(A) \(\mathrm{PCl}_5\): Phosphorus can expand its octet and accommodate five chlorine atoms around it due to its empty 3d orbitals. This compound exists and is known.

(B) \(\mathrm{PBr}_3\): Similar to \(\mathrm{PCl}_5\), phosphorus can accommodate three bromine atoms around it, and this compound is also known.

(C) \(\mathrm{NF}_3\): Nitrogen typically forms three covalent bonds and a lone pair, consistent with the \(sp^2\) hybridization. This compound is known and exists.

(D) \(\mathrm{NI}_5\): Iodine can potentially accommodate five iodine atoms around it due to its large size and availability of d orbitals. However, this compound is highly reactive and unstable and hasn’t been synthesized.

(E) \(\mathrm{SbF}_5\): Antimony, like phosphorus, can expand its octet and accommodate five fluorine atoms around it due to empty d orbitals. This compound is known and exists.

So, among the given options, \(\mathrm{NI}_5\) (D) is the least likely to exist.

### Question67

The graph above shows the titration curve that resulted when a sample of \(0.1 \mathrm{M}\) monoprotic acid was titrated with a solution of \(\mathrm{NaOH}\). Based on the graph, the \(\mathrm{p} K_a\) of the acid is closest to

(A) 3.0

(B) 4.0

(C) 6.0

(D) 8.0

(E) 12.0

**▶️Answer/Explanation**

Ans:B

The **pH** at the half-equivalence point corresponds to the **pKa** of the acid. Let’s analyze the graph:

- The half-equivalence point occurs when exactly half of the acid has reacted with the base (i.e., moles of acid = moles of base).
- At this point, the pH is equal to the pKa of the acid.

From the graph, we can see that the half-equivalence point occurs around a pH of **4.0**. Therefore, the pKa of the acid is closest to **4.0**.

The correct answer is **(B) 4.0**

### Question68

The rate law for the reaction of nitrogen dioxide and chlorine is found to be rate \(=k\left[\mathrm{NO}_2\right]^2\left[\mathrm{Cl}_2\right]\). By what factor does the rate of the reaction change when the concentrations of both \(\mathrm{NO}_2\) and \(\mathrm{Cl}_2\) are doubled?

(A) 2

(B) 3

(C) 4

(D) 6

(E) 8

**▶️Answer/Explanation**

Ans:E

The rate law given is: rate \(=k\left[\mathrm{NO}_2\right]^2\left[\mathrm{Cl}_2\right]\).

If both \(\left[\mathrm{NO}_2\right]\) and \(\left[\mathrm{Cl}_2\right]\) are doubled, the new rate will be \(k(2[\mathrm{NO}_2])^2(2[\mathrm{Cl}_2])\).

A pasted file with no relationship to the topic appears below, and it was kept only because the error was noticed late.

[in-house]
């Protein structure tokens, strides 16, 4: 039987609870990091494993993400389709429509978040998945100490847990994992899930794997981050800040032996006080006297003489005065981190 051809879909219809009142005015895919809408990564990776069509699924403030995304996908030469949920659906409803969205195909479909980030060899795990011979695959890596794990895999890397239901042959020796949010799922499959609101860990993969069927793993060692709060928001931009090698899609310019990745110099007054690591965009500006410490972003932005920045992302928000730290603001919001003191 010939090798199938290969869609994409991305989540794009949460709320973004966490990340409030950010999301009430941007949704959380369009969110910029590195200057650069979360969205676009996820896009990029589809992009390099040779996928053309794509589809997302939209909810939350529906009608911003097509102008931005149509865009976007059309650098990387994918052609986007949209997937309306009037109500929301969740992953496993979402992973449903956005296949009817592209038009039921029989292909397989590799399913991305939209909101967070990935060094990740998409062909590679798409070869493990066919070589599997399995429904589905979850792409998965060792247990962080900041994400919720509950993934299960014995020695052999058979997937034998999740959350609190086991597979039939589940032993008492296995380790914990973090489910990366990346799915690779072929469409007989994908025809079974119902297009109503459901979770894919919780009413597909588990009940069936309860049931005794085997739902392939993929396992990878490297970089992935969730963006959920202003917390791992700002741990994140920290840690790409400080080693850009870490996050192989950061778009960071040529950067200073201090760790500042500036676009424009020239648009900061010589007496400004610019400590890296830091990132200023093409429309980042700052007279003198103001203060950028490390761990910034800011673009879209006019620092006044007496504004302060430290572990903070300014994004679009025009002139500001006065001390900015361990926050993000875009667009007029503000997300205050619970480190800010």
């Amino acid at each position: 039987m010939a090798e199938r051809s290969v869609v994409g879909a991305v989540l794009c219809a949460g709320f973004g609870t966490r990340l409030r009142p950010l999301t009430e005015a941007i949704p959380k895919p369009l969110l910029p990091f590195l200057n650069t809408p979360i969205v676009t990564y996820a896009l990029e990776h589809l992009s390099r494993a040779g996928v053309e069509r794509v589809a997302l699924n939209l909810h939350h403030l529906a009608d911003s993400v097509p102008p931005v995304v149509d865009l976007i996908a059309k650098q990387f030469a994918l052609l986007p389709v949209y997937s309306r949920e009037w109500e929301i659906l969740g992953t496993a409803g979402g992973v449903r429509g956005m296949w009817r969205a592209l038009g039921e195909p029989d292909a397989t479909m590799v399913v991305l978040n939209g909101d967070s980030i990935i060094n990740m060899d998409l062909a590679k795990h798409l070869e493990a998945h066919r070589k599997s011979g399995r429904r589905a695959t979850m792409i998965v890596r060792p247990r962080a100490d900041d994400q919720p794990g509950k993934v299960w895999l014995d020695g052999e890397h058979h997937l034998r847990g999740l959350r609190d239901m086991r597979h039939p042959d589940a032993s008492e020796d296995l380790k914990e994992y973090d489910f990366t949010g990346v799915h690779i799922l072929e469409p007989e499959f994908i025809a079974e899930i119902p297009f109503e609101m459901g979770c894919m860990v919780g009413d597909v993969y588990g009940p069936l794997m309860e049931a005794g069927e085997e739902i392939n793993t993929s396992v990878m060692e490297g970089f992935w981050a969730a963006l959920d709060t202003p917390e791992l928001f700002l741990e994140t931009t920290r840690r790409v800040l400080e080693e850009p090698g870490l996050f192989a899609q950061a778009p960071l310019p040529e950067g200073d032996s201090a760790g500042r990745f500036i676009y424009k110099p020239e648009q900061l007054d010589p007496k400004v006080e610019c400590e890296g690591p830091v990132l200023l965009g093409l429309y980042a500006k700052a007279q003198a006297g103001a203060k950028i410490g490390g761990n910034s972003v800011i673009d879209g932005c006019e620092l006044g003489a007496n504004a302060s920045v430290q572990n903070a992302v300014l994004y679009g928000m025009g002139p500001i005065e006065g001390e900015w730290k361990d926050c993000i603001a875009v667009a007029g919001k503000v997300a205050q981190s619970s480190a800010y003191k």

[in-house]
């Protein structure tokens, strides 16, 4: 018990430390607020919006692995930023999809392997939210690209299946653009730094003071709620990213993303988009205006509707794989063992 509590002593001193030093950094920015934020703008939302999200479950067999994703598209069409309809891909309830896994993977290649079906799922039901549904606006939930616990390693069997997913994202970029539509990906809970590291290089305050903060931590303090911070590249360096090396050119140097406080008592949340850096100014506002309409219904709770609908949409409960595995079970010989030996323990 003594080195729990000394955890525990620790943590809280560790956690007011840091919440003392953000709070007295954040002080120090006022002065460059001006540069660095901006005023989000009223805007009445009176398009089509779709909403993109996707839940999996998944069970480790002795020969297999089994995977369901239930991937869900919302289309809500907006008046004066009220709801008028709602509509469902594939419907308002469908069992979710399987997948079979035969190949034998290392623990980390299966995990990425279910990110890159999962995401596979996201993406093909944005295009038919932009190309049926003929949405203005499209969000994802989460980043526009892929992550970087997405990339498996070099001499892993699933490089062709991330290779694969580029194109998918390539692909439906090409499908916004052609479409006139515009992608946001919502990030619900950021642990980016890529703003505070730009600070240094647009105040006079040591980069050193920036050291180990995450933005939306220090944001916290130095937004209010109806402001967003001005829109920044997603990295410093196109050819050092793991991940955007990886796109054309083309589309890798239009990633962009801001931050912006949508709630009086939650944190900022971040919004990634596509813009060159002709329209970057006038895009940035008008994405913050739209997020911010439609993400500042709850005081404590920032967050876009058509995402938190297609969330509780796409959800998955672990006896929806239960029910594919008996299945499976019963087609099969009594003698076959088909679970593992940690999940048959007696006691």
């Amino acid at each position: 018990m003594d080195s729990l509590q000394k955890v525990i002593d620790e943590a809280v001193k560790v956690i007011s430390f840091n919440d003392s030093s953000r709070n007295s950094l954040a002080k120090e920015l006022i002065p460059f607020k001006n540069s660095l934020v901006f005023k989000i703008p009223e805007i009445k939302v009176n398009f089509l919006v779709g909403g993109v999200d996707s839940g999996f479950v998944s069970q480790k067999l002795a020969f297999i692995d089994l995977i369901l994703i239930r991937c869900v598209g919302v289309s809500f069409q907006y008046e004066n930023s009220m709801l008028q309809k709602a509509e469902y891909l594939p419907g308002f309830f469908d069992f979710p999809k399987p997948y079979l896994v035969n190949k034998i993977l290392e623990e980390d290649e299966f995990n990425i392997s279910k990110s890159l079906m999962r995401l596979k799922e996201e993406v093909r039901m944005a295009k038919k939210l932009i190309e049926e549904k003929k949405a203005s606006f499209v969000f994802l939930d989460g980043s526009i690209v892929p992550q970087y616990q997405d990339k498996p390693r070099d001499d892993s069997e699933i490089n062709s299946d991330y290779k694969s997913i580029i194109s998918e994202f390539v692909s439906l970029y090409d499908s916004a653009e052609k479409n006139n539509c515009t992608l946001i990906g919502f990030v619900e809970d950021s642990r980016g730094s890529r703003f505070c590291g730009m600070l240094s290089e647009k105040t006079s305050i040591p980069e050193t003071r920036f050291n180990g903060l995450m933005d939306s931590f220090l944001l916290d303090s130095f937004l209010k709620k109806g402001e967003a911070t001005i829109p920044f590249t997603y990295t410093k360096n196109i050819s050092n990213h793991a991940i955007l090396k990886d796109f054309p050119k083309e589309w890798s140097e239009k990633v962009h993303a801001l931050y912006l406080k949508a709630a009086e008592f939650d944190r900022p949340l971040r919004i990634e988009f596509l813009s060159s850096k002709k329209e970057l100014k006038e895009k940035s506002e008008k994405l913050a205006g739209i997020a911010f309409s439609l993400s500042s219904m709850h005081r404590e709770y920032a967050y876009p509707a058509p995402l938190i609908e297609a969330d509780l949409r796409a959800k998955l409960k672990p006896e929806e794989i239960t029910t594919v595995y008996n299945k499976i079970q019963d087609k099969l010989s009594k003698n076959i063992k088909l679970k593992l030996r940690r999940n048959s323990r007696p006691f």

Simplifying, we get a factor of \(2^2 \times 2 = 8\).

So, the rate of the reaction changes by a factor of 8, which matches option (E).

### Question69

When a student prepares an aqueous solution containing the five cations \(\mathrm{Ag}^{+}(a q), \mathrm{Hg}_2{ }^{2+}(a q)\), \(\mathrm{Cu}^{2+}(a q), \mathrm{Mn}^{2+}(a q)\), and \(\mathrm{Ba}^{2+}(a q)\), the student observes that no precipitates form in the solution. Which of the following could be the identity of the anion in the solution?

(A) \(\mathrm{Cl}^{-}(a q)\)

(B) \(\mathrm{CO}_3{ }^{2-}(a q)\)

(C) \(\mathrm{CrO}_4{ }^{2-}(a q)\)

(D) \(\mathrm{NO}_3^{-}(a q)\)

(E) \(\mathrm{SO}_4{ }^{2-}(a q)\)

**▶️Answer/Explanation**

Ans:D

The absence of precipitates suggests that none of the cations react with the anion to form insoluble compounds.

Among the given options, \(\mathrm{NO}_3^{-}\) and \(\mathrm{Cl}^{-}\) ions usually form soluble salts with cations, thus not likely to cause precipitation.

\(\mathrm{CO}_3^{2-}\), \(\mathrm{CrO}_4^{2-}\), and \(\mathrm{SO}_4^{2-}\) ions can form insoluble salts with some cations. However, if no precipitate forms, it suggests that the anion is unlikely to be any of these three.

Therefore, option (D) \(\mathrm{NO}_3^{-}(aq)\) is the most suitable choice.

### Question70

What is the molarity of \(\mathrm{I}^{-}(a q)\) in a solution that contains \(34 \mathrm{~g}\) of \(\mathrm{SrI}_2\) (molar mass \(341 \mathrm{~g}\) ) in \(1.0 \mathrm{~L}\) of the solution?

(A) \(0.034 \mathrm{M}\)

(B) \(0.068 \mathrm{M}\)

(C) \(0.10 \mathrm{M}\)

(D) \(0.20 \mathrm{M}\)